Friday, November 21, 2014

Yves Smith — Masaccio: Piketty Shreds Marginal Productivity as Neoclassical Justification for Supersized Pay

Yves here. One of the main agendas of neoclassical economics is to give Panglossian defenses of the current order a veneer of intellectual legitimacy. If our system is the result of individuals and businesses behaving in logical ways, at least in the minds of economists, surely the outcome is inevitable, and therefore virtuous, or else those operators would do things differently. The Big Lie in all of this is that neoclassical economics takes power completely out of the equation. While it does assume selfishness, in that everyone is out or himself to maximize his utility, it also assumes atomized actors who lack the power to influence markets. As we wrote in ECONNED: 
To put it another way: the neoclassical paradigm is that of pure competition, where providers are mere price takers and cannot influence market dynamics. But that is a profoundly unattractive business proposition.Even if one were to wave a wand and reconfigure the modern economy along those lines, it would in short order coalesce into larger units as individuals did deals (either via alliances or merging operations) to gain the advantages of greater size, and sought to distinguish their offerings to give them pricing power. And differentiation doesn’t necessarily mean having unique products, but can come through the service related to the products. For instance, convenience stores charge more for staples like milk by virtue of location (on highways where there are no alternatives nearby) or being open at 3:00 a.m.
Yet larger enterprises, or indeed anywhere group ties matter, are weirdly disturbing to neoclassical loyalists. One of the reasons they cling so fiercely to ideas like individuals as the locus of activity, along with rationality and welfare-maximizing results (despite the considerable distortions that result) is that they believe any other stance would support a restriction of personal rights. (An aside: this view is counterfactual. Societies where social bonds have broken down and many individuals are isolated are in fact much more subject to totalitarianism and manipulation by propaganda.)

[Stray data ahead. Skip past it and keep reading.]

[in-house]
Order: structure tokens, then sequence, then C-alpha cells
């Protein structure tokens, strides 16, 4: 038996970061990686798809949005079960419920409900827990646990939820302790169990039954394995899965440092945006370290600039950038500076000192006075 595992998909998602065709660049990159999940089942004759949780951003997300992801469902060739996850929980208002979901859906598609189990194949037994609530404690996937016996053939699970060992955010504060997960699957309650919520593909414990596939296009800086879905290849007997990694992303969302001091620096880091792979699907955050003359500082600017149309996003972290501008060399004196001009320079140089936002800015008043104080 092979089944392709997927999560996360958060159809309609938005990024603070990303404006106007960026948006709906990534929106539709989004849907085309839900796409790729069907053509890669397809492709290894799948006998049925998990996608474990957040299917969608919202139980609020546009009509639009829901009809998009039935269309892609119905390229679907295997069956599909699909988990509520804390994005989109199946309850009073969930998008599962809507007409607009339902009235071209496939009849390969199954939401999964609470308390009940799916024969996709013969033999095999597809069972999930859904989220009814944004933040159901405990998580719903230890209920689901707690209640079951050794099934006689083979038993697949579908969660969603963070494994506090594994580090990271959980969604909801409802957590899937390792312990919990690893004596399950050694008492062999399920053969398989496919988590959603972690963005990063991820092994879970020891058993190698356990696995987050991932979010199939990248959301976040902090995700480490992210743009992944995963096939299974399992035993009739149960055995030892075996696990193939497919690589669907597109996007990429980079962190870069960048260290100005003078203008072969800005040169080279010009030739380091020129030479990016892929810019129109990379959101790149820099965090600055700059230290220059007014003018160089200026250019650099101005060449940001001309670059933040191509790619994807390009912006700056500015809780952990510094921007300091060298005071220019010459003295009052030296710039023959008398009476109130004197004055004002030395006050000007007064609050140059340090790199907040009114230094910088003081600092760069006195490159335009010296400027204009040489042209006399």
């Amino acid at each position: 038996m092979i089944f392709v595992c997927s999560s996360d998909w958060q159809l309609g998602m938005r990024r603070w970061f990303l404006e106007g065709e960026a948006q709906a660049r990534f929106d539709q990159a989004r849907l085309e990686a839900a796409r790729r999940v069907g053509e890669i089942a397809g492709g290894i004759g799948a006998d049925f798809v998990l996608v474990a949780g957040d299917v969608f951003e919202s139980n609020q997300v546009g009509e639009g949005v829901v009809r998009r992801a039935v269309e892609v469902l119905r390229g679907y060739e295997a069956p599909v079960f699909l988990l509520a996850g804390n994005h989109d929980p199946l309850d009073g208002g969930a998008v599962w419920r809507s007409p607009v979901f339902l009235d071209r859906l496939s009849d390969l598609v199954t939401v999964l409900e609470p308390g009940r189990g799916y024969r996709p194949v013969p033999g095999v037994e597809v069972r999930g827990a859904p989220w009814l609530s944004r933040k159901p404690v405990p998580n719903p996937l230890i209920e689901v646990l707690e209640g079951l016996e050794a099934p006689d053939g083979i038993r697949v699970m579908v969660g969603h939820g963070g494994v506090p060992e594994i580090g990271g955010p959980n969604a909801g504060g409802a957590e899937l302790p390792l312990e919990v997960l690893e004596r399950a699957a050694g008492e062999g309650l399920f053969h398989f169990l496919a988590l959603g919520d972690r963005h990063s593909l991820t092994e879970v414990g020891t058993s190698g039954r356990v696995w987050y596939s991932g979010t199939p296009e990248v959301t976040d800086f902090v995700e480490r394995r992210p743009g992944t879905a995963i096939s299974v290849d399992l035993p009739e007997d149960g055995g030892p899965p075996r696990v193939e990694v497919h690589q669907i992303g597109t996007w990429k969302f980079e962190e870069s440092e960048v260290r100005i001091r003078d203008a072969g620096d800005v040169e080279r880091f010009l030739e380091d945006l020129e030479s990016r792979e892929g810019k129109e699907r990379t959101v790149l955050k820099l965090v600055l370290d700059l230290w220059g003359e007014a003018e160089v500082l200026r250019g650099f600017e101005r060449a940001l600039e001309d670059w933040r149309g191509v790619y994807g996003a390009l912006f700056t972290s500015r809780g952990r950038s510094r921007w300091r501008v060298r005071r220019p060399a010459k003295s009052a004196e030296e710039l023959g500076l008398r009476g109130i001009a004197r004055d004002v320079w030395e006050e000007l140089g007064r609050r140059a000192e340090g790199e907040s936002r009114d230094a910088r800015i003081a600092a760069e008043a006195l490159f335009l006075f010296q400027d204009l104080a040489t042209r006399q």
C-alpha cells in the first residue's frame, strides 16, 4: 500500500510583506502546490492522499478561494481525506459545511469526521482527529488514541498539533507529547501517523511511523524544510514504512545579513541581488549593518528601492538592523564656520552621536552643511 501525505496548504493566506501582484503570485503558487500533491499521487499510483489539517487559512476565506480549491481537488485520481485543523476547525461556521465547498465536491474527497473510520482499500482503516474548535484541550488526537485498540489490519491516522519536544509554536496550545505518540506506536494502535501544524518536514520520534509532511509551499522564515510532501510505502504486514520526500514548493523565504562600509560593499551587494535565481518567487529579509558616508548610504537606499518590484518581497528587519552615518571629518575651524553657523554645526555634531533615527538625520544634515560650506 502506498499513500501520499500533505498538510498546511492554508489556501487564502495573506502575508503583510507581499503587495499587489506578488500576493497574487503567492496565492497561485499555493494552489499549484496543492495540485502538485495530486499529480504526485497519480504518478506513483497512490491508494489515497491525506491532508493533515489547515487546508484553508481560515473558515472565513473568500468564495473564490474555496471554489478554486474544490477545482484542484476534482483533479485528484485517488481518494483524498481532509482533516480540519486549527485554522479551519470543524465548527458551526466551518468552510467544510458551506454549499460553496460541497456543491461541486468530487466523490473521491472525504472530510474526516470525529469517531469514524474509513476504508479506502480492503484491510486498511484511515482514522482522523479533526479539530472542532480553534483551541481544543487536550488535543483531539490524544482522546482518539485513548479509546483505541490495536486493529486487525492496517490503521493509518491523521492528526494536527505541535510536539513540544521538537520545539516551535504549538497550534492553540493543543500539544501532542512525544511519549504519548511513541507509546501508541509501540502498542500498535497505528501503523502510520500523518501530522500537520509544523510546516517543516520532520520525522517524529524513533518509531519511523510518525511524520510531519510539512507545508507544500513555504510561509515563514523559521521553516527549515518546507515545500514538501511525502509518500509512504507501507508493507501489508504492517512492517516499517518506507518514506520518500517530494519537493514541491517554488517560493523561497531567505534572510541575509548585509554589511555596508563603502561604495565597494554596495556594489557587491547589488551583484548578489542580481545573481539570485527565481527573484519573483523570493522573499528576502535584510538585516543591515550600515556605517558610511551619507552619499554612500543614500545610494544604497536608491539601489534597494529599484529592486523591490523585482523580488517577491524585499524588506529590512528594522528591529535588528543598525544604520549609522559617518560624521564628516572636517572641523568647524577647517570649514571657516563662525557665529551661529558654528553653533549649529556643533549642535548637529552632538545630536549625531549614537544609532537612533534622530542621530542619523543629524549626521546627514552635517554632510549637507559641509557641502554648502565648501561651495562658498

One widely repeated bit of propaganda in the US is that how much people earn reflects their worth in an economic sense. Given how important business is in American society, maintaining this belief is critical to maintaining legitimacy; otherwise, more and more people would see corporate executives not as captain of enterprise but individuals by luck or connivance, got in a position where they could exploit a system that gives them control over assets and cash flows with perilous little in the way of controls over them (there is a vast literature on principal/agent issues in large corporations).
Here, Ed Walker explains how Piketty took a wrecking ball to the ideas that compensation at the top end of the pay spectrum has anything to do with the type of performance economists care about: marginal productivity. It is telling that this part of Piketty’s argument hasn’t gotten the attention it warrants.
Naked Capitalism
Masaccio: Piketty Shreds Marginal Productivity as Neoclassical Justification for Supersized Pay
Yves Smith 

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